De Nikolits has a way with words, and West of Wawa is fresh, funny and filled with wonderful details. Benny is a tough, wise-cracking little heroine, who is always true to character, whether enthusing over a sunset or picking herself up after an encounter with one of the loser males she meets. De Nikolits reveals Benny’s backstory gradually, only telling us about her disastrous art show and marriage breakup at points in the story when Benny is able to look at them objectively.
De Nikolits also deftly steers the novel away from travelogue, and makes only passing references to famous landmarks on the route Benny takes. The trip is about Benny’s inner journey from emptiness and despair, to the realization that her life hasn’t been all that bad and there are good times ahead. “Life’s what you make it, you know,” Benny says. “We all get knocks, yeah, it’s how you take it on the chin.” West of Wawa won the 2012 Independent Publisher Book Awards’ Silver Medal for Popular Fiction. It’s a delightful read.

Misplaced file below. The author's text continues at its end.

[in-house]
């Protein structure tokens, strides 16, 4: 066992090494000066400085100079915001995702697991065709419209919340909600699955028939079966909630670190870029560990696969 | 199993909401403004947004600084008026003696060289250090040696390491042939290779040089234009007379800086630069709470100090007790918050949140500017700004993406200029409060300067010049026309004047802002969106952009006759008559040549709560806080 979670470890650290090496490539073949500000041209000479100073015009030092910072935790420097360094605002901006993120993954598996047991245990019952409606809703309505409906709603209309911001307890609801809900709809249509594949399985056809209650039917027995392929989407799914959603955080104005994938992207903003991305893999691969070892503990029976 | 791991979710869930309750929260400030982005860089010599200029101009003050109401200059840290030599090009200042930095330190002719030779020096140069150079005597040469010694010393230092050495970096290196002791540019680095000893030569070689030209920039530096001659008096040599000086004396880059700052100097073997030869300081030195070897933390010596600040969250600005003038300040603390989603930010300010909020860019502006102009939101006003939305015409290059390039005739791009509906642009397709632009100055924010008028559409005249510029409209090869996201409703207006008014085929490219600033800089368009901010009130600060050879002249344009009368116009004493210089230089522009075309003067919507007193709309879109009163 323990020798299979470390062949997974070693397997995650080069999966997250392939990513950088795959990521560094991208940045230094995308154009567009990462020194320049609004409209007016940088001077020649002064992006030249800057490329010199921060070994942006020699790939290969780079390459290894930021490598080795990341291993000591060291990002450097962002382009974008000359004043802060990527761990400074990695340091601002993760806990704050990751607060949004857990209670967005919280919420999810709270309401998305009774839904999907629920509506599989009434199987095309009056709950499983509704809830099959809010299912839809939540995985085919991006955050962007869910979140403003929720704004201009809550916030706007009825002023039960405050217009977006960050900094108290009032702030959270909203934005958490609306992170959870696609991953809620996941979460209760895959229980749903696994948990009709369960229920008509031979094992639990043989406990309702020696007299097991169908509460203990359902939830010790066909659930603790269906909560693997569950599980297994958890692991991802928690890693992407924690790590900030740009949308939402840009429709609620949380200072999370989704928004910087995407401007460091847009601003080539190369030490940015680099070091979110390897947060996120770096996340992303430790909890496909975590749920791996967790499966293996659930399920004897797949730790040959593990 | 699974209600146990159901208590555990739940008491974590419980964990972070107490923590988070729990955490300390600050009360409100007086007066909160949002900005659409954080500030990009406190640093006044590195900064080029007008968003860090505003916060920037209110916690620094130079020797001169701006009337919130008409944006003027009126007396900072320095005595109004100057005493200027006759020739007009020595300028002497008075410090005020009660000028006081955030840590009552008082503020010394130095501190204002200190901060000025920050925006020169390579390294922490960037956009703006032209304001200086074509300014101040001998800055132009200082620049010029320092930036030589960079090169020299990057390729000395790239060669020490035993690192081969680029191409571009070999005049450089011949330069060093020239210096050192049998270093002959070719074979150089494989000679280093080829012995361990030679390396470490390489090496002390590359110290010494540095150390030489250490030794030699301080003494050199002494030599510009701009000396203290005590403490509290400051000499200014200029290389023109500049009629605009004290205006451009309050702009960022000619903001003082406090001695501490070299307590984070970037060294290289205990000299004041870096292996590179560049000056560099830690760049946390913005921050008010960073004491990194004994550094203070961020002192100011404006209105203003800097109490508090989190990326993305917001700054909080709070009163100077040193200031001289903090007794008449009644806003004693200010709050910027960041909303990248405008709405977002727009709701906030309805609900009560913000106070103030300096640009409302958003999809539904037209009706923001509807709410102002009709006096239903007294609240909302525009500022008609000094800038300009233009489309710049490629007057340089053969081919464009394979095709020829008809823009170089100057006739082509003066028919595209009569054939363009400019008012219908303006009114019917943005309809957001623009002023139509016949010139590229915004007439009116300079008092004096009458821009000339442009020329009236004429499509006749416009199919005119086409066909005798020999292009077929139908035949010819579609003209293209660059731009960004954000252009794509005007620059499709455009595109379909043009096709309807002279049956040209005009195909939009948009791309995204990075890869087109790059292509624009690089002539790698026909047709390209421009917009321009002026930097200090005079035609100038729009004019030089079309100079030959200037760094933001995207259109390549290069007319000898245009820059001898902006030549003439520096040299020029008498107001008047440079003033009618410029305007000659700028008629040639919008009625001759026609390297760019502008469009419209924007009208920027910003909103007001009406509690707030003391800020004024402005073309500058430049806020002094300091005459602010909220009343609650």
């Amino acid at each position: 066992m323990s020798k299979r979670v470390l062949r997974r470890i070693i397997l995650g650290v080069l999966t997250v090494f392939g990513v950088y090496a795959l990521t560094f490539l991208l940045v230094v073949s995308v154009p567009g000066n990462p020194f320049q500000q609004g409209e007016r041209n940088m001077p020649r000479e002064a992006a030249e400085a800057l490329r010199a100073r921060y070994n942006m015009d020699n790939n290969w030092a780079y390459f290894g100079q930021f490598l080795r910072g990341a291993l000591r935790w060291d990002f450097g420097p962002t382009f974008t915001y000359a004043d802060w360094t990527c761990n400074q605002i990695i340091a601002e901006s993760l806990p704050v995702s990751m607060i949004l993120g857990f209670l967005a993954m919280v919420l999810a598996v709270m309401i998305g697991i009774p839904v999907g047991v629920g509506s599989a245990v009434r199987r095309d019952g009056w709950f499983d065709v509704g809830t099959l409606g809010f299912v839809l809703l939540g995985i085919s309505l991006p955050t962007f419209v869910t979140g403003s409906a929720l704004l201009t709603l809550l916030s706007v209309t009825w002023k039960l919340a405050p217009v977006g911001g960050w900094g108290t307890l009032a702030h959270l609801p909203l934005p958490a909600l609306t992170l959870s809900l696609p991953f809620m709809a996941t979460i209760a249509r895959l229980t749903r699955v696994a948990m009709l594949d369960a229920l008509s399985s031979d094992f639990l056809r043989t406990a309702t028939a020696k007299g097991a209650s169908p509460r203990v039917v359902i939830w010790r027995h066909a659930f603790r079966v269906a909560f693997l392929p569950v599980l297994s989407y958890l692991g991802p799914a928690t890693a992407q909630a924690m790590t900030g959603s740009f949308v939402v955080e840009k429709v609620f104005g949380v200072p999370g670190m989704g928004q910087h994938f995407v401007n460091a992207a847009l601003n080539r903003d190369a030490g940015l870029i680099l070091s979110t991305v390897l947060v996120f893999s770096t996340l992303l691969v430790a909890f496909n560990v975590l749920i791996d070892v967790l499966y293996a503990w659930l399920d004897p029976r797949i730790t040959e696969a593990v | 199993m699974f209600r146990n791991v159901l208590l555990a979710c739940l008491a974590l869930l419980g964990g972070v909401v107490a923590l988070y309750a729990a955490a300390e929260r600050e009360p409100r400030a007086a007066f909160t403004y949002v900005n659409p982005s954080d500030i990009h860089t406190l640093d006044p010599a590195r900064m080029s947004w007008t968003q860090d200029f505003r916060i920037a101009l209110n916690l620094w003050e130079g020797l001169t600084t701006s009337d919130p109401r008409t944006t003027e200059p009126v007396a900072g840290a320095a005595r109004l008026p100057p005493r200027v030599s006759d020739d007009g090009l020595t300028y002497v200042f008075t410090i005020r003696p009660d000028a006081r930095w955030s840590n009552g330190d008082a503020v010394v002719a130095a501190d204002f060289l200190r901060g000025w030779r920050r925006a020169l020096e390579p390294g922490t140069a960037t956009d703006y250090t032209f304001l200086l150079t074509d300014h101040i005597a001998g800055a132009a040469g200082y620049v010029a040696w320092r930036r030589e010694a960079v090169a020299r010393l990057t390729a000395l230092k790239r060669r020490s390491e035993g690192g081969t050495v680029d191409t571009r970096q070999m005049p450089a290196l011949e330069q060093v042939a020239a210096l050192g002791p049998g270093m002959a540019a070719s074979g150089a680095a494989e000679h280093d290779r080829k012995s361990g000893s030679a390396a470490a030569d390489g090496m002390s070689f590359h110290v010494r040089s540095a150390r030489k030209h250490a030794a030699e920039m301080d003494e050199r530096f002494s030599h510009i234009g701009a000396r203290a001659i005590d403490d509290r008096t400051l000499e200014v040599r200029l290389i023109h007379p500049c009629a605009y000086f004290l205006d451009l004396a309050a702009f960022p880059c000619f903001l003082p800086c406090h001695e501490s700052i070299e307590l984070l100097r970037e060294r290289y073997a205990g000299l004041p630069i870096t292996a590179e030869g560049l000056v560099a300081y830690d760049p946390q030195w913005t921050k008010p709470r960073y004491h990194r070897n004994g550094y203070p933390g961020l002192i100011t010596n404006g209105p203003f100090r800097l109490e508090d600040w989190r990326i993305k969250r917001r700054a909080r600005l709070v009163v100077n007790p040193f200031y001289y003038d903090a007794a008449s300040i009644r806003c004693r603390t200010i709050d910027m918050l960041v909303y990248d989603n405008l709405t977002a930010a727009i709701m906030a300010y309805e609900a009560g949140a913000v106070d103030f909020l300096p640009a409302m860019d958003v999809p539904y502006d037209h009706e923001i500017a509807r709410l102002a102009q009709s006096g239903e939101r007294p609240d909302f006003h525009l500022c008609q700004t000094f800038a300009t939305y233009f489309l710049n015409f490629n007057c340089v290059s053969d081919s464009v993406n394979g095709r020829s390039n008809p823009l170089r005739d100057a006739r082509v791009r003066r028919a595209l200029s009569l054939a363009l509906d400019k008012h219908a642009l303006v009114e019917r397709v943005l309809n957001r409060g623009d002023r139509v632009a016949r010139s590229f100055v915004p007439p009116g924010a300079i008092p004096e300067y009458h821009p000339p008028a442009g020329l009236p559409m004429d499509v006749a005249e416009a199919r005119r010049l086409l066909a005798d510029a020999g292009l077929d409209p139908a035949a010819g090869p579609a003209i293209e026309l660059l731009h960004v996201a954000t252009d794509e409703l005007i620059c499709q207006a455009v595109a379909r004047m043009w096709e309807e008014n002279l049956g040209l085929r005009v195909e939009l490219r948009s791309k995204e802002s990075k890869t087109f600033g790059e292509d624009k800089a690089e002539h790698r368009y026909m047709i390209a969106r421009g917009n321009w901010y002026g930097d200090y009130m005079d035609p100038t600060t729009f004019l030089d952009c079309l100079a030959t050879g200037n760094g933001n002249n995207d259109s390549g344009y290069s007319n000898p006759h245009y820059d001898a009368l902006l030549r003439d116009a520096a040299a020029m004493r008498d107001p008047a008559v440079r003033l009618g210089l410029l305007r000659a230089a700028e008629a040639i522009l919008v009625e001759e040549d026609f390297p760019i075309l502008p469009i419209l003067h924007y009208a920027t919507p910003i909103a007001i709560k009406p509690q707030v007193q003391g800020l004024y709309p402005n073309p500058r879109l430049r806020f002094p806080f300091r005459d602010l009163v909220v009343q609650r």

Rosemary McCracken, author of Safe Harbor
Idiosyncratic and Unique Characters… I couldn't put it down
Lisa de Nikolits' West of Wawa bursts with a sense of immediacy and freshness. Full of humor and tragi-comedic elements, in a style that is smooth and fast paced, West of Wawa is a delight to read. The characters, particularly Benny, are so idiosyncratic and unique that they prick at, then fully permeate the heart. I couldn’t put it down.
– Danila Botha, author of Got No Secrets
Engaging and Rewarding Read
Lisa de Nikolits’ vibrant characters and intriguing plot make West of Wawa an engaging and rewarding read. Traveling from city to city, traumatized Benny tries to put the torn pieces of her soul back together. Readers will experience awe as they follow the main character’s traveling-therapy and her unusual openness to strangers, which will surprise and then haunt readers.
– Ava Homa, author of Echoes from The Other Land